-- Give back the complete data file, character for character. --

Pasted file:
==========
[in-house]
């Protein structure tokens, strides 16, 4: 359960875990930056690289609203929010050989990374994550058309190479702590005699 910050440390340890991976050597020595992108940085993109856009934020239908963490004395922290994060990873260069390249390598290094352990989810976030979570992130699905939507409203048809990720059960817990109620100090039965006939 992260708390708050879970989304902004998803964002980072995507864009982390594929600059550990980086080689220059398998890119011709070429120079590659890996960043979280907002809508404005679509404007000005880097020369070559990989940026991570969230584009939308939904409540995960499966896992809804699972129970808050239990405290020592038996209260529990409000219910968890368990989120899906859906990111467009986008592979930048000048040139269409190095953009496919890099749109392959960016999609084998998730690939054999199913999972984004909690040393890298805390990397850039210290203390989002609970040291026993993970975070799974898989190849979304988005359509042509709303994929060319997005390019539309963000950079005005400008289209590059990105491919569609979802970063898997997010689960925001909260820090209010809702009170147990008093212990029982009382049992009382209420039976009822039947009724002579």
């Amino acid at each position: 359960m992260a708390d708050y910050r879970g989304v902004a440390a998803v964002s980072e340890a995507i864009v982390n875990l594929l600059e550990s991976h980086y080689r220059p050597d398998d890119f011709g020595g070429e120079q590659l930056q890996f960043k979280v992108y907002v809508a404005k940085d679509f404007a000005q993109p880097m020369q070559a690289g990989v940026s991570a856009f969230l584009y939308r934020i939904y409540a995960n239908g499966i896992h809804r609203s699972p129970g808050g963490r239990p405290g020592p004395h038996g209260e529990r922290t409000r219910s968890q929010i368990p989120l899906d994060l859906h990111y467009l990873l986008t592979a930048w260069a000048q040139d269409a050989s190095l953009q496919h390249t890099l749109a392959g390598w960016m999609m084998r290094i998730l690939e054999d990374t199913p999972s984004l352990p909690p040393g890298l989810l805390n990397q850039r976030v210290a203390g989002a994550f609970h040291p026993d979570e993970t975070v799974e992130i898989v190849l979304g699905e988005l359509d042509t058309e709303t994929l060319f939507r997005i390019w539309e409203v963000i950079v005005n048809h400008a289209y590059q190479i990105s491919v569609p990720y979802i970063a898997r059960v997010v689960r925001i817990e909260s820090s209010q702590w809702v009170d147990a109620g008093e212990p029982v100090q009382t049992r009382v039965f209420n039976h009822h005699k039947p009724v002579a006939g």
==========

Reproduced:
[in-house]
């Protein structure tokens, strides 16, 4: 359960875990930056690289609203929010050989990374994550058309190479702590005699 910050440390340890991976050597020595992108940085993109856009934020239908963490004395922290994060990873260069390249390598290094352990989810976030979570992130699905939507409203048809990720059960817990109620100090039965006939 992260708390708050879970989304902004998803964002980072995507864009982390594929600059550990980086080689220059398998890119011709070429120079590659890996960043979280907002809508404005679509404007000005880097020369070559990989940026991570969230584009939308939904409540995960499966896992809804699972129970808050239990405290020592038996209260529990409000219910968890368990989120899906859906990111467009986008592979930048000048040139269409190095953009496919890099749109392959960016999609084998998730690939054999199913999972984004909690040393890298805390990397850039210290203390989002609970040291026993993970975070799974898989190849979304988005359509042509709303994929060319997005390019539309963000950079005005400008289209590059990105491919569609979802970063898997997010689960925001909260820090209010809702009170147990008093212990029982009382049992009382209420039976009822039947009724002579």
């Amino acid at each position: 359960m992260a708390d708050y910050r879970g989304v902004a440390a998803v964002s980072e340890a995507i864009v982390n875990l594929l600059e550990s991976h980086y080689r220059p050597d398998d890119f011709g020595g070429e120079q590659l930056q890996f960043k979280v992108y907002v809508a404005k940085d679509f404007a000005q993109p880097m020369q070559a690289g990989v940026s991570a856009f969230l584009y939308r934020i939904y409540a995960n239908g499966i896992h809804r609203s699972p129970g808050g963490r239990p405290g020592p004395h038996g209260e529990r922290t409000r219910s968890q929010i368990p989120l899906d994060l859906h990111y467009l990873l986008t592979a930048w260069a000048q040139d269409a050989s190095l953009q496919h390249t890099l749109a392959g390598w960016m999609m084998r290094i998730l690939e054999d990374t199913p999972s984004l352990p909690p040393g890298l989810l805390n990397q850039r976030v210290a203390g989002a994550f609970h040291p026993d979570e993970t975070v799974e992130i898989v190849l979304g699905e988005l359509d042509t058309e709303t994929l060319f939507r997005i390019w539309e409203v963000i950079v005005n048809h400008a289209y590059q190479i990105s491919v569609p990720y979802i970063a898997r059960v997010v689960r925001i817990e909260s820090s209010q702590w809702v009170d147990a109620g008093e212990p029982v100090q009382t049992r009382v039965f209420n039976h009822h005699k039947p009724v002579a006939g």